A new experience system, less complex than FFVIII Junction System, is used. Similar to FFVI's relics, a character gains abilities and spells from equipment and/or accessories. However, by accumulating Ability Points, a character can learn an ability or spell permanently, even when not using the equipment. Different characters learn different abilities and spells from the same equipment, which gives the characters the sense of uniqueness that was lacking in the complete customisation of FFVIII's characters. Most of these abilities fit into the job categories of FFV and FF Tactics: Zidane learns thief abilities, Vivi learns black mage abilities, etc. Although less complex than FFVIII, it suffers from being too simplistic. Customisation is constrained by the focus on each character being unique, even though they share most of the same abilities (battle benefits such as protecting yourself from negative status effects). Square cannot hit a happy medium between uniqueness of character and potential for customisation.
The battle system offers little new, except for two main additions: being able to have four members in your party and the Trance system. Having four members again is a superb idea. It makes battles pleasantly chaotic and full of multiple methods of attack. However, the Trance system is appalling. Continuing the legacy of limit breaks, a gauge fills as you are hurt and when it maxes, you 'trance' and are given a few extra attack options, such as being able to cast two spells at once. Apart from a few characters, there is little benefit to trancing, and it nearly impossible to plan, so you often end up wasting a trance on a weak monster. Also, when you trance, there is a long-winded animation where the trancing character starts to glow and the camera pans toward them which becomes excruciatingly dull after around the third time.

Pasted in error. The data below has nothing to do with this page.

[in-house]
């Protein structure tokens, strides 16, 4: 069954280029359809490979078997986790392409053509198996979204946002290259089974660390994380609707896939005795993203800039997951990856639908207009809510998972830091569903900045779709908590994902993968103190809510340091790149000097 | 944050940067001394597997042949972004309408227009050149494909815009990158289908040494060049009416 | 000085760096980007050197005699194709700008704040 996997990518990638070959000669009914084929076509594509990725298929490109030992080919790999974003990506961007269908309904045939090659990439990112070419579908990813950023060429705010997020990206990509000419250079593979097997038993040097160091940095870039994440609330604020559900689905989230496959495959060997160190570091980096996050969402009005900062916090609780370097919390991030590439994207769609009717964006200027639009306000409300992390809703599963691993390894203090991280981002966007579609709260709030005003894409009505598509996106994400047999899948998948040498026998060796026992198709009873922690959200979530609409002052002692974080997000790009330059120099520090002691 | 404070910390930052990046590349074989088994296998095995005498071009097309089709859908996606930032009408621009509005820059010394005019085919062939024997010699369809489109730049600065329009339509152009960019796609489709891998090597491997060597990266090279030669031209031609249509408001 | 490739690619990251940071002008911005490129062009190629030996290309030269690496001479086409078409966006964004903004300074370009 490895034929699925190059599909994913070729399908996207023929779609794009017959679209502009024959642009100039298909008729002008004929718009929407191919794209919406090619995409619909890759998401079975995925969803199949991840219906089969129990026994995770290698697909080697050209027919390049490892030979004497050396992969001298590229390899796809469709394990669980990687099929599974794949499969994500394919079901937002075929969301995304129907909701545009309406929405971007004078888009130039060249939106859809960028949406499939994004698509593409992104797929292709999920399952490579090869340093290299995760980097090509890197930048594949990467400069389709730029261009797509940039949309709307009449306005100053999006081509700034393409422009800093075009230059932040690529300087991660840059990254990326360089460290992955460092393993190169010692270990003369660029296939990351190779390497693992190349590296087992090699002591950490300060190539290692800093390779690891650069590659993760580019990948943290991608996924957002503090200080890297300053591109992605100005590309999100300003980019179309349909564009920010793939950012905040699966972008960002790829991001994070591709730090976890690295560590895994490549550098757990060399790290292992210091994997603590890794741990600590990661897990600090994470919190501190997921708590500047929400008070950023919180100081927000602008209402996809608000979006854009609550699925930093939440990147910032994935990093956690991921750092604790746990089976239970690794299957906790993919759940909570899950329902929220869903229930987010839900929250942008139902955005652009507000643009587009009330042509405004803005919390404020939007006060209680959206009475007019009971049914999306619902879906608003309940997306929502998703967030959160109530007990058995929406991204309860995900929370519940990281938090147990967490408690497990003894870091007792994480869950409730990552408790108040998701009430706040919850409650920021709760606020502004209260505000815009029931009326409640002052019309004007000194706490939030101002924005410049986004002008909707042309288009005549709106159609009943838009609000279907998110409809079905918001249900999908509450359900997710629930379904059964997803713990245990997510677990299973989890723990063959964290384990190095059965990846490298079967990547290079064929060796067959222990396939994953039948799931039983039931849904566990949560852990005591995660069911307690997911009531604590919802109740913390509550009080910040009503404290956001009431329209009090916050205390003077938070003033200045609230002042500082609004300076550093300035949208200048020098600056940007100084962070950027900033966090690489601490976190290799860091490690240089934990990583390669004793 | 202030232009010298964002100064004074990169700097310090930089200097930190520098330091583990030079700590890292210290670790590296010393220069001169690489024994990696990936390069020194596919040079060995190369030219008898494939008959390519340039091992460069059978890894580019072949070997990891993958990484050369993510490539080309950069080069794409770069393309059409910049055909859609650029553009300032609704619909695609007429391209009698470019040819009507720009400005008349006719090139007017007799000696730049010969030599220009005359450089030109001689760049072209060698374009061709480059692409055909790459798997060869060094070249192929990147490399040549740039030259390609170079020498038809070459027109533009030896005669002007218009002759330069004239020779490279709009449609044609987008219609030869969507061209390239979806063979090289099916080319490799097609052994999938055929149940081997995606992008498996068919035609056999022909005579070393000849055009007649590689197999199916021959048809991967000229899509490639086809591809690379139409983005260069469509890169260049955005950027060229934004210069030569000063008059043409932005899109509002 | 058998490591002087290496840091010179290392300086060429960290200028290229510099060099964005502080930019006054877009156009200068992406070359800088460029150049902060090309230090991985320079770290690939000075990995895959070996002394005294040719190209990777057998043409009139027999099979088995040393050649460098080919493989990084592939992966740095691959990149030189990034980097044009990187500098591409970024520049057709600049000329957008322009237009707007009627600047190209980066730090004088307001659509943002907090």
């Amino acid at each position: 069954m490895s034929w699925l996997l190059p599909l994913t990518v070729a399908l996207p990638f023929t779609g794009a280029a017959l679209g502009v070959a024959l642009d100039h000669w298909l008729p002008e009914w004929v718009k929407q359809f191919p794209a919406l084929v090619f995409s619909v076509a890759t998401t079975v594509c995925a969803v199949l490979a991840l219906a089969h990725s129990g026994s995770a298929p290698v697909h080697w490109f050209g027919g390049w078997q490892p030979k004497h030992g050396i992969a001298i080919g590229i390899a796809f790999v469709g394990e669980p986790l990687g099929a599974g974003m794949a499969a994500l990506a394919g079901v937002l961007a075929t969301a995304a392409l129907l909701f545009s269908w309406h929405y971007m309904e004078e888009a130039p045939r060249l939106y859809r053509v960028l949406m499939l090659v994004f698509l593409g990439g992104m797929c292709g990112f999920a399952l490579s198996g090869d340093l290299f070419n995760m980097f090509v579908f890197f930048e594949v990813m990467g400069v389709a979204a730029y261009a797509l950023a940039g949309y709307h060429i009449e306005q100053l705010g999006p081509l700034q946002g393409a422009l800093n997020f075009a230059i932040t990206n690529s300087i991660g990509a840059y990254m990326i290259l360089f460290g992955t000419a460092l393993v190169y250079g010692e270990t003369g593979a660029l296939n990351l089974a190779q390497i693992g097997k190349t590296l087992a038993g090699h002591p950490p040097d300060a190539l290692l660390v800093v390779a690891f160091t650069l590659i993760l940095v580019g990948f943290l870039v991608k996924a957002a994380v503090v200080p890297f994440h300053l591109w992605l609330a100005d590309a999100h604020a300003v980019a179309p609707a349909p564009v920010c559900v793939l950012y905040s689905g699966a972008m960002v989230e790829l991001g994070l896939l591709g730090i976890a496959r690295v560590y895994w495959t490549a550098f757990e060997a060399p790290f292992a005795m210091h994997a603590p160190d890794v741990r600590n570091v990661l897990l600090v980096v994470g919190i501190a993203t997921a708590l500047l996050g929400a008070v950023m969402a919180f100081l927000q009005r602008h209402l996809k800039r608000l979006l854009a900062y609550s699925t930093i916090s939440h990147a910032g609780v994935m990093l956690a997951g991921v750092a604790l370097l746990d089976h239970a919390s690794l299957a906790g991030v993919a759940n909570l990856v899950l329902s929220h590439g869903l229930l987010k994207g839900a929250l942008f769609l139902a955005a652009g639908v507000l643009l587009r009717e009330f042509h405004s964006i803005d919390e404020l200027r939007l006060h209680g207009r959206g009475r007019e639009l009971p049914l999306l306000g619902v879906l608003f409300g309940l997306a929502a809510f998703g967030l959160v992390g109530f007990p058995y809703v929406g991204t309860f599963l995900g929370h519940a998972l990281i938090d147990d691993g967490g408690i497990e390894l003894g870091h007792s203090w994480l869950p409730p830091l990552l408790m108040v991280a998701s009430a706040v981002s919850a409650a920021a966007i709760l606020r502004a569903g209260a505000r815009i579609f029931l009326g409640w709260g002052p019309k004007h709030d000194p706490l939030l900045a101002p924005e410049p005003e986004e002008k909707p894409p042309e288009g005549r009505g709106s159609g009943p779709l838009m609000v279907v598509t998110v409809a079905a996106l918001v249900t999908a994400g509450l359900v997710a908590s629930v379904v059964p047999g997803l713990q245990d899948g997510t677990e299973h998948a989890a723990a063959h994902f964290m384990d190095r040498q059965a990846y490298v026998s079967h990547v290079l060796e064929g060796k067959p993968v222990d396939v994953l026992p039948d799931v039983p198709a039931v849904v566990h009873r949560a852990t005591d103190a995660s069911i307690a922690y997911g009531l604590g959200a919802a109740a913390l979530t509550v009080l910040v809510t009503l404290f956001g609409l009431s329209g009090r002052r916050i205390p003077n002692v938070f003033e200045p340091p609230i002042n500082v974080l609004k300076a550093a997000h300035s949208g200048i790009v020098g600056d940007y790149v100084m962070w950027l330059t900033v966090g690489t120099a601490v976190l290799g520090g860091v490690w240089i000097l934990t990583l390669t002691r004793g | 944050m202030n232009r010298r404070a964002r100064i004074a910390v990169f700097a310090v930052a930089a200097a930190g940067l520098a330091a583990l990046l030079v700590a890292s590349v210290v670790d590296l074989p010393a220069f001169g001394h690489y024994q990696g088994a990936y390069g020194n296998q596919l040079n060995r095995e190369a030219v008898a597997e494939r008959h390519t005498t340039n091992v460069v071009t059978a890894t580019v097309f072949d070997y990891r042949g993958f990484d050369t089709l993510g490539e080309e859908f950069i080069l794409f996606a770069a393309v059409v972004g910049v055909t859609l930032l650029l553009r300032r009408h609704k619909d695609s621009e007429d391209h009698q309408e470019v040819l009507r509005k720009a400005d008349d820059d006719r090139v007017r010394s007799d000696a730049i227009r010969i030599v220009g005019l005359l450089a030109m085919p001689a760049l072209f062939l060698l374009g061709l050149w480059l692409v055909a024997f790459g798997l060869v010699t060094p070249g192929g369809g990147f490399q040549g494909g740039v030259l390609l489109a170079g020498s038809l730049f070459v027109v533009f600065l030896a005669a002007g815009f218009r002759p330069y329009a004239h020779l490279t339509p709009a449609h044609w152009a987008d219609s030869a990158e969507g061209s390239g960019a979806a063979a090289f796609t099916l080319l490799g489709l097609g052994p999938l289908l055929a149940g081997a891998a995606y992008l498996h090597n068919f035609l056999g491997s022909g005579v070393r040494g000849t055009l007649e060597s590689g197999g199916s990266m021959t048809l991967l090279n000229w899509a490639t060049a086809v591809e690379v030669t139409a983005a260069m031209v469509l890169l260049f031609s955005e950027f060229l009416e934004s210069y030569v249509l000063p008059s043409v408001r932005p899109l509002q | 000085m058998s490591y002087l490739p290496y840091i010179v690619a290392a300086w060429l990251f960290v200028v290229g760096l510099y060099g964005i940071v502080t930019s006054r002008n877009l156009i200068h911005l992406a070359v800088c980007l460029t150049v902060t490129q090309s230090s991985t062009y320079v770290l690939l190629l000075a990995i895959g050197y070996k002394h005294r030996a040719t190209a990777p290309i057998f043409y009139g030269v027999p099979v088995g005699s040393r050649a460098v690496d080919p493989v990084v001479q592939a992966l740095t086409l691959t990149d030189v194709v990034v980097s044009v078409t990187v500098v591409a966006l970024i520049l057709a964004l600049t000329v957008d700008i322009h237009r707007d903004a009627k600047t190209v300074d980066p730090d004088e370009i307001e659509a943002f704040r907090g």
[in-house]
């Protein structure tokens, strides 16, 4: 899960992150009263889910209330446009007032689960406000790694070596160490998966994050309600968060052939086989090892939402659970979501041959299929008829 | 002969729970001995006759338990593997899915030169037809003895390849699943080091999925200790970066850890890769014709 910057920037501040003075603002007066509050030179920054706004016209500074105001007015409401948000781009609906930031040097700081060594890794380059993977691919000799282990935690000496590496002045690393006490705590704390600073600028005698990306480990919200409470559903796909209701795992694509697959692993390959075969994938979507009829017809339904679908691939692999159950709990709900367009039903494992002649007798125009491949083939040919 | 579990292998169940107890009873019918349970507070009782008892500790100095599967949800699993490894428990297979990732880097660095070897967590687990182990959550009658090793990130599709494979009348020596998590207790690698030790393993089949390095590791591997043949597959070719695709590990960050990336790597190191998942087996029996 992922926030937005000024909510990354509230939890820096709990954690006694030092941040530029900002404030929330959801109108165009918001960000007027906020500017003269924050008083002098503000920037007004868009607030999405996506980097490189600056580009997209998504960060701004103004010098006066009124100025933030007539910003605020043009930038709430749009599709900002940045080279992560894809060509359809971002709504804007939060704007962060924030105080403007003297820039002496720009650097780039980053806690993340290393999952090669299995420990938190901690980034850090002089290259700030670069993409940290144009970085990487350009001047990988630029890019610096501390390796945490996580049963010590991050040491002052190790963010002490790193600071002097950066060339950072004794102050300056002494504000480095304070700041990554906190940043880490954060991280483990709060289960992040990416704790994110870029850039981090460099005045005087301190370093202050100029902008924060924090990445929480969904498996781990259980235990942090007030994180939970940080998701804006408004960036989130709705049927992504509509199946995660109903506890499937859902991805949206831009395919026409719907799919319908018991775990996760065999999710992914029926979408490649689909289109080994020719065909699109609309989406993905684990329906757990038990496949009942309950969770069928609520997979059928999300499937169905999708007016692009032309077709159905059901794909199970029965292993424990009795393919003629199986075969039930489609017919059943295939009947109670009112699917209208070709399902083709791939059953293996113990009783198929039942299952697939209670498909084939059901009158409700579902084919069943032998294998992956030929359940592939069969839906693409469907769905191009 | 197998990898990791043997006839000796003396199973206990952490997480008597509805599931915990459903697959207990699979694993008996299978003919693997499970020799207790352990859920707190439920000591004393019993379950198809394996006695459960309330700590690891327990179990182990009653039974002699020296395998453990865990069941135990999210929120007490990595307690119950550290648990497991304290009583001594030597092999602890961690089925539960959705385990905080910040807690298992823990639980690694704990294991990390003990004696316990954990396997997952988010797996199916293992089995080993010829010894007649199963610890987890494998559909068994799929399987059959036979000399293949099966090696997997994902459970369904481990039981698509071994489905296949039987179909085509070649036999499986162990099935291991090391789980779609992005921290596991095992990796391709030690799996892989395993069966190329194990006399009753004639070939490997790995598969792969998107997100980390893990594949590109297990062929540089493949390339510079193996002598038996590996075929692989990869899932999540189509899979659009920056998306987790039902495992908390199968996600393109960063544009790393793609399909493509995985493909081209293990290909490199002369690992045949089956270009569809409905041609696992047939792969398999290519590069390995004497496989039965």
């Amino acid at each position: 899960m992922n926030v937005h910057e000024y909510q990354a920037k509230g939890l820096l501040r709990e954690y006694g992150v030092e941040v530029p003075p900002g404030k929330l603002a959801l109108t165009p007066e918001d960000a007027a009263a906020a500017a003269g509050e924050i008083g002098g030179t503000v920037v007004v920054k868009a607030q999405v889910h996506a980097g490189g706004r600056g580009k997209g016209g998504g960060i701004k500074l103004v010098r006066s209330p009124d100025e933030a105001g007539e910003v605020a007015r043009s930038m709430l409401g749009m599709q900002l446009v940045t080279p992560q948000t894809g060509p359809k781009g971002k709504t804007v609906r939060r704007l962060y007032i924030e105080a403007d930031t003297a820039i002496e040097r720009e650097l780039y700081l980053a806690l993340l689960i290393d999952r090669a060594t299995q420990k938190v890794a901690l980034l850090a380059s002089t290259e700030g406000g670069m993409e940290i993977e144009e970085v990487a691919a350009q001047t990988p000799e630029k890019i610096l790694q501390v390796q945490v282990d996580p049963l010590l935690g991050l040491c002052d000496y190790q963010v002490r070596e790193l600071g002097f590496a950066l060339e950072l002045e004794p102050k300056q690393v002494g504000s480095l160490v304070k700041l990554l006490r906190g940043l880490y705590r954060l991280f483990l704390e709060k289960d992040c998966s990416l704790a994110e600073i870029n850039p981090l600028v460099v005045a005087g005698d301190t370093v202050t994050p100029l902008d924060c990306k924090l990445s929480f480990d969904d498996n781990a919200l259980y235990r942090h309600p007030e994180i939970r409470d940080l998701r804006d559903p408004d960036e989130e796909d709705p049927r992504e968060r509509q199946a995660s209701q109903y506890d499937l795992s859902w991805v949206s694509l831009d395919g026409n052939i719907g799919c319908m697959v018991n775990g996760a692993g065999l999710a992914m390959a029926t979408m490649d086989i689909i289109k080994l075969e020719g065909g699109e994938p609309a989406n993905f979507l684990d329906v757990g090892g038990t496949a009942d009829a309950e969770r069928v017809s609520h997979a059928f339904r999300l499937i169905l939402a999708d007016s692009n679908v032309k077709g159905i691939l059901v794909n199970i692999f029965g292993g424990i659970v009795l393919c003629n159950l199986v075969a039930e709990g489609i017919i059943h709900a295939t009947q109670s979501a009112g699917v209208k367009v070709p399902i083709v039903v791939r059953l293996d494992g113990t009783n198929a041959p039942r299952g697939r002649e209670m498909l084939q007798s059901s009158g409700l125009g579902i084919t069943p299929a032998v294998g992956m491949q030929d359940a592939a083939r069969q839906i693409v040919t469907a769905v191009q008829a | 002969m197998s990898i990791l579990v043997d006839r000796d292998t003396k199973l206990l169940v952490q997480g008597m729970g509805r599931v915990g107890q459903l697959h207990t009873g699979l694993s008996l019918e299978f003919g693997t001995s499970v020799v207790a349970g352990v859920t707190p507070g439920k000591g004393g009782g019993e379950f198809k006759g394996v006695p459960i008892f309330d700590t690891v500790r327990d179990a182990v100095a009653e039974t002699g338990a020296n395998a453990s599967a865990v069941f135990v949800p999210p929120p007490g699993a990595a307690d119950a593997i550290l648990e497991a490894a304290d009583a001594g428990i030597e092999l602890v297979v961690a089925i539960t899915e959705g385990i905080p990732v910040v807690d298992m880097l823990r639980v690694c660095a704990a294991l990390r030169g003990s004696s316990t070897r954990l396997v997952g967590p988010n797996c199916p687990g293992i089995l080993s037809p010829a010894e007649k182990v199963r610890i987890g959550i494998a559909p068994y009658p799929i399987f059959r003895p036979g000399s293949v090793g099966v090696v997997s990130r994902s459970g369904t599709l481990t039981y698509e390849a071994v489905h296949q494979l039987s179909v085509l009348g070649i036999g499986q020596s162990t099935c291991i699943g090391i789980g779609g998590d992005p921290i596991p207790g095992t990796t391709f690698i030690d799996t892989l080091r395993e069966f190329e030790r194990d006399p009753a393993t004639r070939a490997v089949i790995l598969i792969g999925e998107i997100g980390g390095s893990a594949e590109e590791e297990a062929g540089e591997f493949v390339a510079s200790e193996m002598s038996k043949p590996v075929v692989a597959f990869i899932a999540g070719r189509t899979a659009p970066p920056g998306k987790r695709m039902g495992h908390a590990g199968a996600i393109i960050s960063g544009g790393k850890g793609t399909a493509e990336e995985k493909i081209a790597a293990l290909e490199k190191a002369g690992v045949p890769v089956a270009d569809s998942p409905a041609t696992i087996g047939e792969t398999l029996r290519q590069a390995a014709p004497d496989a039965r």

The story is fast moving and engrossing. Although it is easily the most light-hearted plot and setting of all Final Fantasies, it mixes in scenes of tragedy and destruction and tackles big themes and questions, including the nature of death and love. There is also a fantastic villain, Kuja. A bishounen who would not look out of place in Rurouni Kenshin or Ceres, his dialogue is poetic and thought-provoking, his motives seductive and his elegance scene-stealing. Every good villain deserves a great theme tune, and his is a stunner: a haunting and mesmeric piano piece.